Intro to Work Study - ILO - George Kanawaty - Ebook download as PDF File .pdf) , Text File .txt) or read book online. a qualified worker to carry out a specified job at a defined level or performance.” Introduction. Productivity. Work Study. Method Study. Introduction to Work Study (4th ed.) by George Kanawaty. Read online, or download in secure PDF format.

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Definition. Work Study is the systematic study of work systems with the purposes of. 1) developing the preferred system and method. 2) standardizing this system. free download introduction to work study kanawaty george pdf book introduction to work study kanawaty george download ebook introduction to work study. Introduction to work study. 1. Training Programme For Sewing Floor Staff @ D.B.L ; 2. APPROACH TO WORK STUDY Conducted by: .

To standardise the method of doing a work, 2.

To minimise the unit cost of production, 3. To determine the standard time for doing a task, 4. To eliminate unnecessary human movements, 6. To utilise facilities such as man, machine and materials most effectively, and 7. To a systematic investigation of all factors.

WORK STUDY - Production and Operations Management

Objectives of Work Study: The following are the objectives of work study: 1. Increased efficiency, 3. To choose the fastest method to do a job, 4.


To improve the working process, 5. Effective utilisation of resources, 8.


To decide equipment requirements, 9. To aid in calculating exact delivery, To formulate realistic labour budgeting, and To decide the required manpower to do a job.

Work study ensures higher productivity, 2. His input has not changed. First, productivity was used to measure increase in output expressed in numbers of pots produced, in the first case, and in monetary terms in the second, giving different values in each case.

In other words, depending on what one is interested in measuring, the nature of the output and input will vary accordingly. Second, while actual production increased in this example from to pots, productivity in monetary terms did not show the same corresponding increase. This means that we have to distinguish between increased production and increased productivity, which in this example was measured in terms of monetary gains.

Introduction to Work Study

Let us continue with our example and assume that the potter decided to replace his wood-fired kiln by an oil-fired kiln. Let us also assume that his production remained constant at pots a month. Measured in monetary terms, the value of his output is X 1.

However, our potter may wish to argue that as a result of the new kiln his quality has improved, that he will have fewer rejects returned and that the users' satisfaction will increase over time so that he may be able to increase his price again. Furthermore, his own sense of satisfaction at work has improved, as it has become much easier to operate the new kiln. Here, the definition of the output has been enlarged to encompass quality and a relatively intangible factor, that of consumer satisfaction.

Similarly, the input now encompasses another intangible factor, that of satisfaction at work. Thus productivity gains become more difficult to measure accurately because of these intangible factors and because of the time lag that needs to be estimated until users' satisfaction will permit an increase in prices of the pots produced in the new kiln.

This simple example helps to show that the factors affecting productivity in an organization are many, and often interrelated. Many people have been misled into thinking of productivity exclusively as the productivity of labour, mainly because labour productivity usually forms the basis for published statistics on the subject. It also becomes evident how, in a community or a country, improving productivity or extracting the best possible yield from available resources does not mean exploitation of labour but the harnessing of all available resources to stimulate a higher rate of growth that can be used for social betterment, a higher standard of living and an improved quality of life.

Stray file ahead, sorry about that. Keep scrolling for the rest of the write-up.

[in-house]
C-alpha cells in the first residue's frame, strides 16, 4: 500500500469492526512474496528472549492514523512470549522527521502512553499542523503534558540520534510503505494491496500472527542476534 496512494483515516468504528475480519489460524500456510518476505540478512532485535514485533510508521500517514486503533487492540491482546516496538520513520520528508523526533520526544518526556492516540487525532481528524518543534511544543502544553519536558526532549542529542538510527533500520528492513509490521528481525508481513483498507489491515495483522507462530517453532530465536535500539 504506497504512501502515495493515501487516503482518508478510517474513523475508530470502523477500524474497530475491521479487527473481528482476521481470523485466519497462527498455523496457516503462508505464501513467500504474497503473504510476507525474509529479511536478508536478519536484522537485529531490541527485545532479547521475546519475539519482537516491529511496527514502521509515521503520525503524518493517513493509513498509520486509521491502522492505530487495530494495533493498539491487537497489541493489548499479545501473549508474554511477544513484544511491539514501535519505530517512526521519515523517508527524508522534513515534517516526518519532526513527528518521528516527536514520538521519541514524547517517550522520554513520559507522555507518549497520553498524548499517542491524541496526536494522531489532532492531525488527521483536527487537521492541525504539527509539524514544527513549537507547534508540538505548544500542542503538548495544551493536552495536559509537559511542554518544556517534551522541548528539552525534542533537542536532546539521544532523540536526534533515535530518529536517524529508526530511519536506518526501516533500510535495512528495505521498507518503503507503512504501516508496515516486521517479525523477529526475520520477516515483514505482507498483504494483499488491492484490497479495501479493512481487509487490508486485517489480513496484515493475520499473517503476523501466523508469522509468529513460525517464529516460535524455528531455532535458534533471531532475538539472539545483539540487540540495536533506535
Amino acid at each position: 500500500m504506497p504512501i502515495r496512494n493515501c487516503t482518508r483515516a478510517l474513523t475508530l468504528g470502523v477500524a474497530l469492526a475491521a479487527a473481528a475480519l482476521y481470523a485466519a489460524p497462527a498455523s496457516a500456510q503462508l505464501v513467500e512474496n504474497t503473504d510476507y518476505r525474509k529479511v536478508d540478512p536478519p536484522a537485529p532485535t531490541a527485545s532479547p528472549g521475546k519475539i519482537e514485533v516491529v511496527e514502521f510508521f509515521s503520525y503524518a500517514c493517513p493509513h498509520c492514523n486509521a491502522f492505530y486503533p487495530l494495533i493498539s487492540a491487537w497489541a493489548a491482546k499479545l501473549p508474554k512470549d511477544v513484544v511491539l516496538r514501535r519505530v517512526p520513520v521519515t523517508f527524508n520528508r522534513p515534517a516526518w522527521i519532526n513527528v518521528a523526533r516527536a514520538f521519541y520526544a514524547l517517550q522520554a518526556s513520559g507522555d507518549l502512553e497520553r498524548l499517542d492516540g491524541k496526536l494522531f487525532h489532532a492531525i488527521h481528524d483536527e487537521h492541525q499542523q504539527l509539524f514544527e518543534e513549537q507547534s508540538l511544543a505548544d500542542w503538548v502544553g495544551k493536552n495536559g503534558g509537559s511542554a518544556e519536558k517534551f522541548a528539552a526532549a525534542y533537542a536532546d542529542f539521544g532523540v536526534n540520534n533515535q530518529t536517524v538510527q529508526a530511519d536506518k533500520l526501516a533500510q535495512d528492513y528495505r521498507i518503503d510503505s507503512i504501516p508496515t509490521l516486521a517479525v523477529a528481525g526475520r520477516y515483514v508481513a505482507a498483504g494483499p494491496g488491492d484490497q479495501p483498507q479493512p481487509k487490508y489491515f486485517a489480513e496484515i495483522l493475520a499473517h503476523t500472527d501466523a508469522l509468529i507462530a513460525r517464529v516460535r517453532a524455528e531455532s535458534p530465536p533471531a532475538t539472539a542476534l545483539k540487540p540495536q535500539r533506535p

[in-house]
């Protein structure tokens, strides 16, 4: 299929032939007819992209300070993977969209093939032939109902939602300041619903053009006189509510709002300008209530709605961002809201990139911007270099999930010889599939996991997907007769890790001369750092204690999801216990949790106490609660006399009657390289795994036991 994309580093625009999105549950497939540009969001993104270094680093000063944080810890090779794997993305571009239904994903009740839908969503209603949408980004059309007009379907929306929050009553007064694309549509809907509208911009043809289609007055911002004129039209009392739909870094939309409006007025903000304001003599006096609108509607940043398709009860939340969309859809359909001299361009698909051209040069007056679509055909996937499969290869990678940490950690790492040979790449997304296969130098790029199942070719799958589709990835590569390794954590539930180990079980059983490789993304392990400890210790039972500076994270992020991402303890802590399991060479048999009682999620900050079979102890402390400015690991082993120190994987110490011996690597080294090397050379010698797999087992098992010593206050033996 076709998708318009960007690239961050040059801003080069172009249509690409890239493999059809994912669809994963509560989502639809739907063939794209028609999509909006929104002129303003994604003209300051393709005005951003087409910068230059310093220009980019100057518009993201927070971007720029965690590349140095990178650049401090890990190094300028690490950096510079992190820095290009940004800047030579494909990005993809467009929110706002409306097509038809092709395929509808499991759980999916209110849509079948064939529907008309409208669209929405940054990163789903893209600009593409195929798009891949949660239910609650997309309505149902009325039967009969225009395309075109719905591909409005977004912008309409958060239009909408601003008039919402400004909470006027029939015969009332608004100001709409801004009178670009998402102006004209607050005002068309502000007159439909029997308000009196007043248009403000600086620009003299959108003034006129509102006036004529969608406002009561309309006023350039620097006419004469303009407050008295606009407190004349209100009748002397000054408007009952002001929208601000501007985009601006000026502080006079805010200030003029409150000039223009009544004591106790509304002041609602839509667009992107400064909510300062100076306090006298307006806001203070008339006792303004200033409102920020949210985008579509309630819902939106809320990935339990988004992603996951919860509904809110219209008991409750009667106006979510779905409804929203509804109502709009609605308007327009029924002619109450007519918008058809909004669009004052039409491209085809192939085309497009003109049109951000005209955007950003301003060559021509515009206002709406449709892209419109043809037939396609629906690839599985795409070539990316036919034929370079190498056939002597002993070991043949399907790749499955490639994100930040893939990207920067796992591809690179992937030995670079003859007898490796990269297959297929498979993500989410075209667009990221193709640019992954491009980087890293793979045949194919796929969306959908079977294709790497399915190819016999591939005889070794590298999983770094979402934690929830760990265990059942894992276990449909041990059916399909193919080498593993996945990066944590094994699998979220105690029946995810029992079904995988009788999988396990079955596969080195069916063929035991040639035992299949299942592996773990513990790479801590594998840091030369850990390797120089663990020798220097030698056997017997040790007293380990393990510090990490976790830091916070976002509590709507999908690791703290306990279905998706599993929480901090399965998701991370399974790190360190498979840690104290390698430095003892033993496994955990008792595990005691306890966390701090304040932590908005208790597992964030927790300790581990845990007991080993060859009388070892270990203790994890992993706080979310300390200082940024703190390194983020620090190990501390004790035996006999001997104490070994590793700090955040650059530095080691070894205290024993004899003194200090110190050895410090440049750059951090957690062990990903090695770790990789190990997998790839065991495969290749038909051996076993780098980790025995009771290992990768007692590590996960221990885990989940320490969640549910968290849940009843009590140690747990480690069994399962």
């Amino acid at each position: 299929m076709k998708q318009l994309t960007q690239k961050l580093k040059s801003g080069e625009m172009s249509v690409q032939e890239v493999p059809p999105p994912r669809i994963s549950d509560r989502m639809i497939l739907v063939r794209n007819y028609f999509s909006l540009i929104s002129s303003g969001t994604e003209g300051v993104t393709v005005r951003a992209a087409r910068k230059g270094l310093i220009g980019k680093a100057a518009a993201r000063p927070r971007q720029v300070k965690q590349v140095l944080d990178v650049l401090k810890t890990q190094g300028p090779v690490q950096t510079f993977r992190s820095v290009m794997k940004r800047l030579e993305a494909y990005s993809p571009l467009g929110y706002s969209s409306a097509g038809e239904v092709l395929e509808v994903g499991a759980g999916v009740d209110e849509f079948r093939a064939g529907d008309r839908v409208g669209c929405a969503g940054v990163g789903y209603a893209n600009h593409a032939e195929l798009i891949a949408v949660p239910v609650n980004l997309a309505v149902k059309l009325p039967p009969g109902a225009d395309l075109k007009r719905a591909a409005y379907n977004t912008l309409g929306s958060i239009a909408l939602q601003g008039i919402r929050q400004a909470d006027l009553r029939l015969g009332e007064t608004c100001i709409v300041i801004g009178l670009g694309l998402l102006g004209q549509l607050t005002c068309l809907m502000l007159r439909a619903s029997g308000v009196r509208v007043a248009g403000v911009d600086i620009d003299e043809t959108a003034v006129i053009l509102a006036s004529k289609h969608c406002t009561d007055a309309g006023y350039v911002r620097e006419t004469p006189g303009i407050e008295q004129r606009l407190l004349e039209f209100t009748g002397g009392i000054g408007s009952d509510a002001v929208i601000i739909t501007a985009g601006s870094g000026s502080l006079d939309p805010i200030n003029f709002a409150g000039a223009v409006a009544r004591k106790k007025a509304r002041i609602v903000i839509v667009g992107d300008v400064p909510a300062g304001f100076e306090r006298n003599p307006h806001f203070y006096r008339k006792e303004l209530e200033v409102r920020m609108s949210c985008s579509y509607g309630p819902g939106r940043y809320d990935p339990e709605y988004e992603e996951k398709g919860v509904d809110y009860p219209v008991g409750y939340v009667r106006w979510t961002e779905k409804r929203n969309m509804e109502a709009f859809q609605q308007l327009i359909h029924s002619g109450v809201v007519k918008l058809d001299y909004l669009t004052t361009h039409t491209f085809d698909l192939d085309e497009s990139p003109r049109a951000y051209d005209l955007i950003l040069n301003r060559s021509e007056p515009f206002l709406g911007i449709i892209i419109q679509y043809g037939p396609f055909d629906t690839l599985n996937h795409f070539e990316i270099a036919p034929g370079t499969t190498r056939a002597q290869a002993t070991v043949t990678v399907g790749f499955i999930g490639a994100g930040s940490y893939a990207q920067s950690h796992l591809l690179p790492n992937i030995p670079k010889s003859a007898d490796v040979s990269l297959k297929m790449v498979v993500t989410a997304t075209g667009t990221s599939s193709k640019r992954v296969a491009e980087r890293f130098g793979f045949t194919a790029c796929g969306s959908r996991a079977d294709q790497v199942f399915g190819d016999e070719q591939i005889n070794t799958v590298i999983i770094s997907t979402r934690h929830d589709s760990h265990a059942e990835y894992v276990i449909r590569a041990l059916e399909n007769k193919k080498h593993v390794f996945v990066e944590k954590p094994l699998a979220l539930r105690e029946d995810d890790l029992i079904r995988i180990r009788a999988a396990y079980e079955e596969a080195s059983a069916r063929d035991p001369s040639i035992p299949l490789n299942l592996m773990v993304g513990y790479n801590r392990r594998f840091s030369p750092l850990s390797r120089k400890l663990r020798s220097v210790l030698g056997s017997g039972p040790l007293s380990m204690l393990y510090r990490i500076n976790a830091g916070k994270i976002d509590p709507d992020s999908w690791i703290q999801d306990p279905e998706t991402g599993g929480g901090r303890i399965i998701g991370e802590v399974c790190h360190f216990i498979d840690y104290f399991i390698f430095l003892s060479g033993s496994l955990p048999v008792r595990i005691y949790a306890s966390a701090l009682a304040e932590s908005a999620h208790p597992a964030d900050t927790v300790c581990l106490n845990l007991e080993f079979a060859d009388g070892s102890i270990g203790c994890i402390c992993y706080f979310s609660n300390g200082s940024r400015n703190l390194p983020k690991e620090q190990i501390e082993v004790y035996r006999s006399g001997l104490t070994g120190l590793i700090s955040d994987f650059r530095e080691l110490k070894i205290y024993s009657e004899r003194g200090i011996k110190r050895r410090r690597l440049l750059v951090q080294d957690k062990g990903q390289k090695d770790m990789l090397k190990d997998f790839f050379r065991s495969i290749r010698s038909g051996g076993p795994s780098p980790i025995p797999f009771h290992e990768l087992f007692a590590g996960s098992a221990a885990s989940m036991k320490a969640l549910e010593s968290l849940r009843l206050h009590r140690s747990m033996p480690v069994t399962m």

International Labour Office Geneva

In this book, however, we will be restricting ourselves to productivity issues and more specifically to work study as it applies to the individual enterprise.

Productivity in the individual enterprise Productivity in the individual enterprise may be affected by a series of external factors, as well as by a number of deficiencies in its operations or internal factors.

Examples of external factors include the availability of raw materials and skilled labour, government policies towards taxation and tariffs, existing infrastructure, capital availability and interest rates, and adjustment measures applied to the economy or to certain sectors by the government. These external factors are beyond the control of any one employer. Other factors, however, are within the control of managers in an enterprise and these are the ones that will be discussed.

The output and input factors n an enterprise In a typical enterprise the output is normally defined in terms of products or services rendered. In a manufacturing concern, products are expressed in numbers, by value and by conformity to predetermined quality standards. In a service enterprise such as a public transport company or a travel agency, the output is expressed in terms of the services rendered.In such a case the four resources become unco-ordinated like the efforts of four horses without a driver.

See note at the bottom of figure 2. Mitchell, who, as Chief of I. Productivity in the Individual Enterprise By failing to ensure that designs are properly developed or that customers' requirements are met from the beginning.

Standardization of products or parts will make the job of inventory control easier by demanding less variety of materials to be bought and held in stock. And if input increases by a greater percentage than output.